Go!: I read that you play a right-handed guitar, but you play left-handed.
Staines: I play the guitar upside-down. I just turn the right-handed guitar over, so the strings are not reversed.
Go!: I’ve heard of people doing it, but I didn’t know it something people adopted for a lifetime of playing, as you seem to have done.
Staines:It’s not something you see every day, but I’ve met, I dunno, 50 people over the years who play that way. But it’s always the same story: “I picked up the guitar when I was real young and didn’t know any better, and I’m left-handed, never took any lessons, and I put my fingers where the dots were in the chord book …” In fact, I was doing a show at a club in New York City three, four years ago, and in the back room of the club they had a book that was a sort of anthology of blues people. It was little single-page biographies of tons of blues people, from Blind So-and-So to Bonnie Raitt. I was looking at old photographs from the ’30s and ’40s, and lo and behold, I could tell the photos weren’t reversed, but a lot of these people were playing upside down. It made all the sense in the world to me — these guys are out there playing on the streets, they’re not paying for guitar lessons. So if you’re left-handed, you don’t go find a left-handed guitar, you just play the way that’s most comfortable for you. Jimi Hendrix played upside down.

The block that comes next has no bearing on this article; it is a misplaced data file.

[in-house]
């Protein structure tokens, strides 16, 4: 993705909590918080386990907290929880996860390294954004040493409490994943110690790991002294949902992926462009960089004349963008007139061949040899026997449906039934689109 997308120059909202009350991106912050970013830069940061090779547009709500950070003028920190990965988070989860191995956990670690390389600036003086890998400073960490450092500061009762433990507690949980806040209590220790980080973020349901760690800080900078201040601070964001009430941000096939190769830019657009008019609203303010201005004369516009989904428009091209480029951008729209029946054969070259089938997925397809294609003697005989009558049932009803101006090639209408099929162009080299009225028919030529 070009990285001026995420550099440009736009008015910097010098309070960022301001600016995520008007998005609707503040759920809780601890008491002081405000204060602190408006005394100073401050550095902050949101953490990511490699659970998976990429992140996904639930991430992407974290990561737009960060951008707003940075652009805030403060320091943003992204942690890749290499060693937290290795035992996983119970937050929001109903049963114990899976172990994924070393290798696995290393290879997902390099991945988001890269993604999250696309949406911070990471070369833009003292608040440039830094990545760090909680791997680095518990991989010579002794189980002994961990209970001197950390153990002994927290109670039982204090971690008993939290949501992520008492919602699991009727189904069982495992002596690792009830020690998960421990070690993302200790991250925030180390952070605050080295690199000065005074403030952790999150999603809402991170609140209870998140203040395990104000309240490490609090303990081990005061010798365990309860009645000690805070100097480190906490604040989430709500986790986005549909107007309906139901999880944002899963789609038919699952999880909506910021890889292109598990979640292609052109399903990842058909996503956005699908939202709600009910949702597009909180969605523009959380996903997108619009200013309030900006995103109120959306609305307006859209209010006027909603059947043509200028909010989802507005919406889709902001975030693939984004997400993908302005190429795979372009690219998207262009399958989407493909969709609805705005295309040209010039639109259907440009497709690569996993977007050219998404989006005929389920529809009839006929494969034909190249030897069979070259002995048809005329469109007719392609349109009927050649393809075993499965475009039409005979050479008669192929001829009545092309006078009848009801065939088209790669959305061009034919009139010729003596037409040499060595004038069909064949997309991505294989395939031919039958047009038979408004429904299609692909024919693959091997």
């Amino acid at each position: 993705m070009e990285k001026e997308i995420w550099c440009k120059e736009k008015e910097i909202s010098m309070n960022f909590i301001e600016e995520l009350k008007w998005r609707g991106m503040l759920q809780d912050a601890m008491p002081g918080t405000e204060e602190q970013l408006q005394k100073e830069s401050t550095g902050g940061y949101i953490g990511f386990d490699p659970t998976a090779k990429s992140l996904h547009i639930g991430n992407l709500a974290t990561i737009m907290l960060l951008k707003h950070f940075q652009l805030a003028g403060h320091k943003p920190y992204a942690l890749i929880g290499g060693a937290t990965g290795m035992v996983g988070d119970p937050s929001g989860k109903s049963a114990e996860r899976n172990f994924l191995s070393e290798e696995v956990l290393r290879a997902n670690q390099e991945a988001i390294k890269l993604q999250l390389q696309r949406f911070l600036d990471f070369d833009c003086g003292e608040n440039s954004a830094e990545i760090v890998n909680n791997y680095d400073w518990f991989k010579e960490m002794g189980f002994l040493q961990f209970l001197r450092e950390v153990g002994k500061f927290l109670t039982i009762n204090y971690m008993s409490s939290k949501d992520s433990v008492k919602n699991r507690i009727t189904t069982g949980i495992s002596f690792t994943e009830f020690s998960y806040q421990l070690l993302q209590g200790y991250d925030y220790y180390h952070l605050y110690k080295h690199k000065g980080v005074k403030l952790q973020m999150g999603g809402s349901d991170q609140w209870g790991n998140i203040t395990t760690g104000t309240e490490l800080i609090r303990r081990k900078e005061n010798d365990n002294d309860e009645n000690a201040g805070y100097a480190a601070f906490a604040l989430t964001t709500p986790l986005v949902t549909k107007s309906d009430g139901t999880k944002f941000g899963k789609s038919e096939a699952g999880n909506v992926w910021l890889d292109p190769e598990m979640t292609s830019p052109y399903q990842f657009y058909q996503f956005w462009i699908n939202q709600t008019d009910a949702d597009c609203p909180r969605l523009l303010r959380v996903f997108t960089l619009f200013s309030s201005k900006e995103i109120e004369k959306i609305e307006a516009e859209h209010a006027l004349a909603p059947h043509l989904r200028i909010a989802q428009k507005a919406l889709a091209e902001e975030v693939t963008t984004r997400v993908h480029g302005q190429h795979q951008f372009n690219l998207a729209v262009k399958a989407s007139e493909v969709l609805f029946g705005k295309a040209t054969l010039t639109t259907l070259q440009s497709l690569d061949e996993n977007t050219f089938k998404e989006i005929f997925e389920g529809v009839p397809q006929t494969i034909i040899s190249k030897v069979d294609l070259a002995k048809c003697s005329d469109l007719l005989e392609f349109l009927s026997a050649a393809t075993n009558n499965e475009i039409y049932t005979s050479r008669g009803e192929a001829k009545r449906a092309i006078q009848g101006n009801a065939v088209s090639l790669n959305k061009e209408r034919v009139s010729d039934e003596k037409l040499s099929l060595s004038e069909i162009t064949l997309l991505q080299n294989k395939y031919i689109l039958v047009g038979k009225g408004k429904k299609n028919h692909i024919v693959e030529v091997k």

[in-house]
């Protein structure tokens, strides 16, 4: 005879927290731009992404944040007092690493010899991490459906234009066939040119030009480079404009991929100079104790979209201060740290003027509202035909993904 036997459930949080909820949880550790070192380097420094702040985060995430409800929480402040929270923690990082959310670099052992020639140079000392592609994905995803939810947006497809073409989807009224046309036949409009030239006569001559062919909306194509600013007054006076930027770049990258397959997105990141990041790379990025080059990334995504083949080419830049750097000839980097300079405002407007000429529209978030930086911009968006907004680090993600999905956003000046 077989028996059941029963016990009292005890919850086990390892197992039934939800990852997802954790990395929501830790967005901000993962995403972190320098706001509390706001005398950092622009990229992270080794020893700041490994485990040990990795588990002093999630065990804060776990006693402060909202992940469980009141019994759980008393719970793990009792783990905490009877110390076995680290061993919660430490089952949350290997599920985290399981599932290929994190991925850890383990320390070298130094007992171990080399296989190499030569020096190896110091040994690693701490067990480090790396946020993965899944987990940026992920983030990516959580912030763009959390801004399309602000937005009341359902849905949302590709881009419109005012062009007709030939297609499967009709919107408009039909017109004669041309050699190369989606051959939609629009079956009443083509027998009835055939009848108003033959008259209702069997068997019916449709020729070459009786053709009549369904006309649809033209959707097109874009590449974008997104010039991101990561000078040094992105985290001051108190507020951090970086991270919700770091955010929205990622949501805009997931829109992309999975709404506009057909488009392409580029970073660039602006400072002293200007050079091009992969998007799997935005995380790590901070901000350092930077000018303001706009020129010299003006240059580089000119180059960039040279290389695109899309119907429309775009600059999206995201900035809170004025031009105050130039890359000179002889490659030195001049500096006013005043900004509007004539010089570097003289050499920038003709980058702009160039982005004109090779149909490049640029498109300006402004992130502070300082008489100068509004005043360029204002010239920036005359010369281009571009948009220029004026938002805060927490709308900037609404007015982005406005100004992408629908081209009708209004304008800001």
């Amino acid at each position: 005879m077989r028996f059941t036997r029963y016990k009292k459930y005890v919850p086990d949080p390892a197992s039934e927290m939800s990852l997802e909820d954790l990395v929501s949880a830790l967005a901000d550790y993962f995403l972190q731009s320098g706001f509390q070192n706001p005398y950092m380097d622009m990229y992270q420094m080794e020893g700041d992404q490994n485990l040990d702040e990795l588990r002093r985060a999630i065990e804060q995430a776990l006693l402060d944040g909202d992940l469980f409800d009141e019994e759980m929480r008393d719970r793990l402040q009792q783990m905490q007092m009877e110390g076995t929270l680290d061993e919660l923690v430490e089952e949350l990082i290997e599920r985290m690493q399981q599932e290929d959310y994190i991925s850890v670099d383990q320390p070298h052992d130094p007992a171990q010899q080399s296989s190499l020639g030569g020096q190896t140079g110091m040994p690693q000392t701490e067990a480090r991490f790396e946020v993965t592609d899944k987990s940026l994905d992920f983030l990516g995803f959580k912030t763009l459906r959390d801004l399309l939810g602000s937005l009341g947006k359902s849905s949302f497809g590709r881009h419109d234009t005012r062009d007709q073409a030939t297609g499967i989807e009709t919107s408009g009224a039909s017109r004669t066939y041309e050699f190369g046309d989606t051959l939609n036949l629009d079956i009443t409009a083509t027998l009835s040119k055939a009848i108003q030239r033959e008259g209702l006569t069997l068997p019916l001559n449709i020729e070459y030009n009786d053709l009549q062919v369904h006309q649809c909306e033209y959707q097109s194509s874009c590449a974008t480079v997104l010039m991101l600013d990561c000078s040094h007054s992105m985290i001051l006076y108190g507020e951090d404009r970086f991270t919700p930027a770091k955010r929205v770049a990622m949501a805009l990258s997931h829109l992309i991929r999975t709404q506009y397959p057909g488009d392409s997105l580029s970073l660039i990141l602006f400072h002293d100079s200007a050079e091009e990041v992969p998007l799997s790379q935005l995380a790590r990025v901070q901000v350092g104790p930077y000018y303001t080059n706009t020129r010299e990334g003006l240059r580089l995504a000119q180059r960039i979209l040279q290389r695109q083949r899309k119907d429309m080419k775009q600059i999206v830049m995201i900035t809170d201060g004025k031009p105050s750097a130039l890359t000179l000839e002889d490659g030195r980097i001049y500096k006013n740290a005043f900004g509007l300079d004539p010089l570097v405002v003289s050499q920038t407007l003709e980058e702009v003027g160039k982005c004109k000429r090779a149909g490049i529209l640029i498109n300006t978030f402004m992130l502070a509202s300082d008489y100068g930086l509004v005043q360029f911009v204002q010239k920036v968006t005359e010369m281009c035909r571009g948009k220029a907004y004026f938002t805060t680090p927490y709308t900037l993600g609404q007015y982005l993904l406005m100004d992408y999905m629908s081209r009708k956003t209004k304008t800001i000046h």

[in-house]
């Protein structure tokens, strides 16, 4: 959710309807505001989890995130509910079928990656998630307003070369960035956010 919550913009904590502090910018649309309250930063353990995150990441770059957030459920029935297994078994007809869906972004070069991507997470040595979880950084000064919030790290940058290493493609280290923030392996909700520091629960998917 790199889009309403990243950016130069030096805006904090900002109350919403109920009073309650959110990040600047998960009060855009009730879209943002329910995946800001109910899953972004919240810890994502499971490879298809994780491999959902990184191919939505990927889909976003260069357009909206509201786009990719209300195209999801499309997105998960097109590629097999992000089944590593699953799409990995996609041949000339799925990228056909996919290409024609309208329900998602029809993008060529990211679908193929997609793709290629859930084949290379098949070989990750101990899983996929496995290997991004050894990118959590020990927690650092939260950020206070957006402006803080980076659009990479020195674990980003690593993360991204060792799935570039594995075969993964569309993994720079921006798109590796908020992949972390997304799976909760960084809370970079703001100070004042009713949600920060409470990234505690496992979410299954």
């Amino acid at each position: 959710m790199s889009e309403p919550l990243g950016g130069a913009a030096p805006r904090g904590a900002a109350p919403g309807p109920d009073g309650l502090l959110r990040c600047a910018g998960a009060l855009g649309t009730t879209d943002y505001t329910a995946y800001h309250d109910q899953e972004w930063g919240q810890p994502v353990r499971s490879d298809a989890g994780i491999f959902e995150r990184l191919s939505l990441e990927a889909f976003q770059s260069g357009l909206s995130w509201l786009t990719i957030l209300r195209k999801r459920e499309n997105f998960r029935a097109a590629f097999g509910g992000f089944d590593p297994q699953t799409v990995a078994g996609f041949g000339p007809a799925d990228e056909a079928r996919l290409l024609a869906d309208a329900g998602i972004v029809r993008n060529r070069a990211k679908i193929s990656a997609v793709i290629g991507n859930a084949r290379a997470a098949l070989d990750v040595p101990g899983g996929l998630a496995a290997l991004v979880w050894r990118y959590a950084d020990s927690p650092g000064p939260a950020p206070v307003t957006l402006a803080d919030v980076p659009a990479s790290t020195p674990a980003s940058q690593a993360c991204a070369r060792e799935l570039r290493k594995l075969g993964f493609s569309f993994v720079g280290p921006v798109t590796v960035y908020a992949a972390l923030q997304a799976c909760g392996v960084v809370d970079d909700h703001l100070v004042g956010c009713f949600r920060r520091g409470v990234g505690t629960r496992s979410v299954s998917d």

Go!: Do you think that approach makes a difference in the sound?
Staines: I’m visually oriented, and hearing-wise, I’m doing exactly what somebody that’s doing it right-handed would be doing, as far as patterns go. But just by default, because I’m using my thumb on the high strings, there is an attack difference. When I hit the guitar with a flatpick, the first strings that get hit are the high strings. And it was very interesting, because about four years ago I met this fellow in California, who was a wonderful guitar player, who said. “I really like the way your style sounds.” And I saw him a year ago, and he’d went out and bought a left-handed guitar and was playing it right-handed. So that’s even one step to the weirder.
Go!: Are you performing with anyone on this tour?